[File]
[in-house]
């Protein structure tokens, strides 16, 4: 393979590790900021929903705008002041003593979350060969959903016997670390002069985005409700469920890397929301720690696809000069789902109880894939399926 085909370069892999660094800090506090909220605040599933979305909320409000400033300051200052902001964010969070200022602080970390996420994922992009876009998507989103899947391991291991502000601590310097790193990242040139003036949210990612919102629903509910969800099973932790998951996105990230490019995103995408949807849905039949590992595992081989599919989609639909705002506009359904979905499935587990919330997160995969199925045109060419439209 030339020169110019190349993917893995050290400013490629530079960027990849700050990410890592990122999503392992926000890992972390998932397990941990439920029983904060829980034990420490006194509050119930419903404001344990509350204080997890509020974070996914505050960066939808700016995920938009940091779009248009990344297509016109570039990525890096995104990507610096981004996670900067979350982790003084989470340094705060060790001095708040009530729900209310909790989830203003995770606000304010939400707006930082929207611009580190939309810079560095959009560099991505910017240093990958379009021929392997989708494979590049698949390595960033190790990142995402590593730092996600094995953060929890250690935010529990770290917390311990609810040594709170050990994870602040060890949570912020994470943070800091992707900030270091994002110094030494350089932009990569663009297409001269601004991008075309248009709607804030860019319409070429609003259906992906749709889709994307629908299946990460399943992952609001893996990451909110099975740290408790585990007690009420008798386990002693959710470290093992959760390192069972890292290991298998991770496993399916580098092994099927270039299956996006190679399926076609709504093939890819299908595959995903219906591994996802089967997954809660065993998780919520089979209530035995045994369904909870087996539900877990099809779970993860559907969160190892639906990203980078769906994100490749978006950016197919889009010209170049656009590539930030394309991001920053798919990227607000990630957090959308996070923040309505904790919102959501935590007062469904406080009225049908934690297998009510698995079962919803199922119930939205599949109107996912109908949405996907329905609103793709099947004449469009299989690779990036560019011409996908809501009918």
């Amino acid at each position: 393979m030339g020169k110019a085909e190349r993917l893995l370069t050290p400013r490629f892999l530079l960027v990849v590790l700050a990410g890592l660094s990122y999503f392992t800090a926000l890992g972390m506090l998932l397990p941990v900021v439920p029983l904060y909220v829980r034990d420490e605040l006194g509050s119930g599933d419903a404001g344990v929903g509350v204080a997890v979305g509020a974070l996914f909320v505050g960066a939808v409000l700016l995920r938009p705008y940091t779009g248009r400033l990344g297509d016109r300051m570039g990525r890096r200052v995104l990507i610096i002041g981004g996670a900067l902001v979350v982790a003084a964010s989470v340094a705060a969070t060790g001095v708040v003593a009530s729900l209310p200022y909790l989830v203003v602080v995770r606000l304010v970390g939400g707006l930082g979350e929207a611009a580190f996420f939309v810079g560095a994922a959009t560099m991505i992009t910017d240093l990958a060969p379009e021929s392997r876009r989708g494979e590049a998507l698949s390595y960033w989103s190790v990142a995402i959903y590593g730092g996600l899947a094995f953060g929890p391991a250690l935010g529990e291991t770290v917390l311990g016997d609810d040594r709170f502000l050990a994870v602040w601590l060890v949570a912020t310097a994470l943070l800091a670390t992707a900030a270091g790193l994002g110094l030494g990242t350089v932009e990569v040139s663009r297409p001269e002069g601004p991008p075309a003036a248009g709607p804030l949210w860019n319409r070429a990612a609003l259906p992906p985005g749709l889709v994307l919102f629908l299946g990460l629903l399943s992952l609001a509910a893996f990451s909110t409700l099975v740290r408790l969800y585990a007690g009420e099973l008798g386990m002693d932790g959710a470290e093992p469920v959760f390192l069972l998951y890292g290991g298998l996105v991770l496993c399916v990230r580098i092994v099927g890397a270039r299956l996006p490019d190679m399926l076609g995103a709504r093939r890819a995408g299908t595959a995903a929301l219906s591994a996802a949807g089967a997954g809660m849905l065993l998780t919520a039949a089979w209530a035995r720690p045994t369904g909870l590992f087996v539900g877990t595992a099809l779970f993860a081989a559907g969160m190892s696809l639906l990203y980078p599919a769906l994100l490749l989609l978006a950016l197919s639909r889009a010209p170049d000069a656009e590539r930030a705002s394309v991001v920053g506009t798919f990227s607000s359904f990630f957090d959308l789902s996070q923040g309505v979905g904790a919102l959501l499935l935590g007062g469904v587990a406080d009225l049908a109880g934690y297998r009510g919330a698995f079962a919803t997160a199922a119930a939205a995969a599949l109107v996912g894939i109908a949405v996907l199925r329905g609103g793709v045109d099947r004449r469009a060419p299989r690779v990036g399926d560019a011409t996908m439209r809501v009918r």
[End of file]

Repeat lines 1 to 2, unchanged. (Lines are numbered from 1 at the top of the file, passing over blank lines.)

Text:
[in-house]
């Protein structure tokens, strides 16, 4: 393979590790900021929903705008002041003593979350060969959903016997670390002069985005409700469920890397929301720690696809000069789902109880894939399926 085909370069892999660094800090506090909220605040599933979305909320409000400033300051200052902001964010969070200022602080970390996420994922992009876009998507989103899947391991291991502000601590310097790193990242040139003036949210990612919102629903509910969800099973932790998951996105990230490019995103995408949807849905039949590992595992081989599919989609639909705002506009359904979905499935587990919330997160995969199925045109060419439209 030339020169110019190349993917893995050290400013490629530079960027990849700050990410890592990122999503392992926000890992972390998932397990941990439920029983904060829980034990420490006194509050119930419903404001344990509350204080997890509020974070996914505050960066939808700016995920938009940091779009248009990344297509016109570039990525890096995104990507610096981004996670900067979350982790003084989470340094705060060790001095708040009530729900209310909790989830203003995770606000304010939400707006930082929207611009580190939309810079560095959009560099991505910017240093990958379009021929392997989708494979590049698949390595960033190790990142995402590593730092996600094995953060929890250690935010529990770290917390311990609810040594709170050990994870602040060890949570912020994470943070800091992707900030270091994002110094030494350089932009990569663009297409001269601004991008075309248009709607804030860019319409070429609003259906992906749709889709994307629908299946990460399943992952609001893996990451909110099975740290408790585990007690009420008798386990002693959710470290093992959760390192069972890292290991298998991770496993399916580098092994099927270039299956996006190679399926076609709504093939890819299908595959995903219906591994996802089967997954809660065993998780919520089979209530035995045994369904909870087996539900877990099809779970993860559907969160190892639906990203980078769906994100490749978006950016197919889009010209170049656009590539930030394309991001920053798919990227607000990630957090959308996070923040309505904790919102959501935590007062469904406080009225049908934690297998009510698995079962919803199922119930939205599949109107996912109908949405996907329905609103793709099947004449469009299989690779990036560019011409996908809501009918």